Don't get the idea that this is just some gothic tale of good and evil in the traditional sense. Young also gets a chance to vent his disdain for most media (check out some of the wicked scrolling headlines as local television crews locate Grandpa for an interview on Jed's predicament), voices his concern for the environment (which takes centerstage in the Be the Rain finale), and discretely expresses mistrust of governmental watchdogs like John Ashcroft and Tom Ridge (speaking of the latter, is it any surprise that Neil gave thumbs up to the use of Rocking in the Free World over the closing credits of Fahrenheit 9/11?).

Rating for Style: A-
Rating for Substance: A

 

Image Transfer

 One
Aspect Ratio1.85:1 - Widescreen
Original Aspect Ratioyes
Anamorphicno


Image Transfer Review: Filmed in Super 8 format under wildly varying exterior conditions, pickiness goes out the door with Greendale as far as visual supremacy, doesn't it? Despite the amount of expected and unremovable grain, this is probably the prettiest this type of film stock is ever going to look.

Image Transfer Grade: B

 

Audio Transfer

 LanguageRemote Access
DS 2.0Englishyes
Dolby Digital
5.1
Englishyes
DTSEnglishyes


Audio Transfer Review: Those who have followed Young's diatribes against the advent of digital audio advances know he is extremely particular about how his music is reproduced. In sharp contrast to compact disc technology, Neil has been very warm and receptive to the aural advantages of DVD (as the well-received concert discs Silver and Gold and Road Rock #1 sonically attest). Greendale is the smoothest sounding DVD project from the artist to date with its power trio attack sounding like Young, bassist Billy Talbot, and drummer Ralph Molina have temporarily moved the singer-songwriter's infamous barn-based studio into your living room. Warm distortion, crackling snare drum and cymbals and bass so up front, you may have to tweak your subwoofer just a touch, but it's worth the quick adjustment.

Audio Transfer Grade: A

 

Disc Extras

Static menu
Scene Access with 10 cues and remote access
Music/Song Access with 10 cues and remote access
Packaging: Keep Case
Picture Disc
1 Disc
1-Sided disc(s)
Layers: dual
Layers Switch: 01:00m:45s

Extra Extras:
  1. The Making of Greendale
  2. Greendale Family Tree
  3. Characters
  4. Extra: Live Performance of Be The Rain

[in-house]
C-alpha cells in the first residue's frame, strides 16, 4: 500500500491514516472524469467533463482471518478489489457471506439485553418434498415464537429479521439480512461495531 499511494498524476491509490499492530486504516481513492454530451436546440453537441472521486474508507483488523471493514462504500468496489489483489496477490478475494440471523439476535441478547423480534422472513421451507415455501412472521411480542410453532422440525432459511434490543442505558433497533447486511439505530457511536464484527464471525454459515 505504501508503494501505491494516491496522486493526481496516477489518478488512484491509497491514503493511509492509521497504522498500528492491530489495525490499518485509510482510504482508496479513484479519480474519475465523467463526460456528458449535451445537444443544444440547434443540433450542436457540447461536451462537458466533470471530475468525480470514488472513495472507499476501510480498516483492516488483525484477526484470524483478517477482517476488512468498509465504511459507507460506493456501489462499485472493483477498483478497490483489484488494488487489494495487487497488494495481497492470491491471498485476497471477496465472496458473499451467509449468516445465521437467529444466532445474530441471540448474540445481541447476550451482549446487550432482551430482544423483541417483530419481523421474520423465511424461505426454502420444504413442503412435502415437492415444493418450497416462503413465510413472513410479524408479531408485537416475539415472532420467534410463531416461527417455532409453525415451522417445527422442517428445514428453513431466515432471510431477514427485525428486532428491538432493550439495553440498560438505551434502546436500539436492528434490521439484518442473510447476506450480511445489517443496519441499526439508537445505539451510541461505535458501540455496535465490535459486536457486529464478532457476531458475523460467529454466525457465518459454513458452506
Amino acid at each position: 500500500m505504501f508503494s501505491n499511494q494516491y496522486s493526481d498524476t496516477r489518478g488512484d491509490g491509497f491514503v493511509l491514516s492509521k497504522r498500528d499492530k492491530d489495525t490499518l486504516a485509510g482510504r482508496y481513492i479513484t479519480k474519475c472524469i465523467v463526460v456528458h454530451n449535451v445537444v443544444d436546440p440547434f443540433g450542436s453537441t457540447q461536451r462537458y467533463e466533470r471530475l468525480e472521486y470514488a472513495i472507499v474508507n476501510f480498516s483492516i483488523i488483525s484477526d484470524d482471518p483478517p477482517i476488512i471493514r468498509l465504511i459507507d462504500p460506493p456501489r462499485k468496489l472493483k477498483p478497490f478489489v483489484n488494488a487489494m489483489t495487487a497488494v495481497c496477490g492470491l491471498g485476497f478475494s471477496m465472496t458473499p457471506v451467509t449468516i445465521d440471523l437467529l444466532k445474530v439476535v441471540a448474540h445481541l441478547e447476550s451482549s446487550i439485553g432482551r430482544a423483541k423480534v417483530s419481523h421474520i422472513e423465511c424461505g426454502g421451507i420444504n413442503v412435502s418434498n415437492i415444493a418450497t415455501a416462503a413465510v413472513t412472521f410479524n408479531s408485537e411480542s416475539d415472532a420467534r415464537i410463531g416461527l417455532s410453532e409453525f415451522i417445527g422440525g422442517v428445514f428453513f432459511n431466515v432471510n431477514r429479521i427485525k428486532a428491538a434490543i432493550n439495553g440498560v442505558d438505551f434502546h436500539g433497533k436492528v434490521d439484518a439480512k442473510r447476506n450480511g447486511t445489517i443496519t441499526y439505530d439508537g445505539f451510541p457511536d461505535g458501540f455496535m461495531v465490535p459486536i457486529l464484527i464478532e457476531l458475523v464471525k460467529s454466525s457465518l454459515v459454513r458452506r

Extras Review: A great, sometimes tongue-in-cheek Making Of (22m:58s) highlights the bonuses. Featuring thoughts from virtually every cast member, producer L.A. Johnson and even Young himself, the enthusiasm, good vibes and life enriching aspects of Greendale's production wonderfully capture the spirit of independent filmmaking. Would have been nice had reclusive director Shakey (completely absent save for his amateurish cameo as Wayne Newton during the Carmichael sequence) had bothered to join the merry band with his take, but that's his problem. Two highlights I truly enjoyed included the curiosity of Young's recording studio personnel who couldn't wait for additional developments in the storyline as sessions for the album progressed (What's happening with Grandpa?, etc.) and Pegi Young's delight in watching her husband handle his Camera "A" duties with such aplomb and zeal ("That was just great, let's do it ONE more time").

The curiously titled Extra turns out to be a special treat: An 8-minute live version of Greendale's memorable coda Be The Rain recorded at Denver's legendary Red Rocks Amphitheater. Over the last year, Young plugged the album stateside with a creatively designed stageshow that incorporated the characters into a concert setting complete with dance choreography by West Side Story hoofing legend Russ Tamblyn (I kid you not; Twin Peak's Dr. Jacoby, himself) whom you can spot if you look hard enough; he portrayed the tour version of ship captain John Green. Hopefully, this appealing snippet hints at a future, full-length Greendale in concert release complete with the mini-greatest hits encore set (if its okay with Shakey).

A Greendale Family Tree (including fascinating details on characters that don't even appear in the film or album) and a Characters guide complete the musical keepsake.

Extras Grade: B+

 

Final Comments

In an era when most rock veterans are merely content to go the quick cash, greatest hits tour route relegating new material as afterthought, Neil Young continues on his own way, defying convention while putting out some of the best work of his over 30 year career in the last decade alone. Greendale marks another musical crest and his best film to date.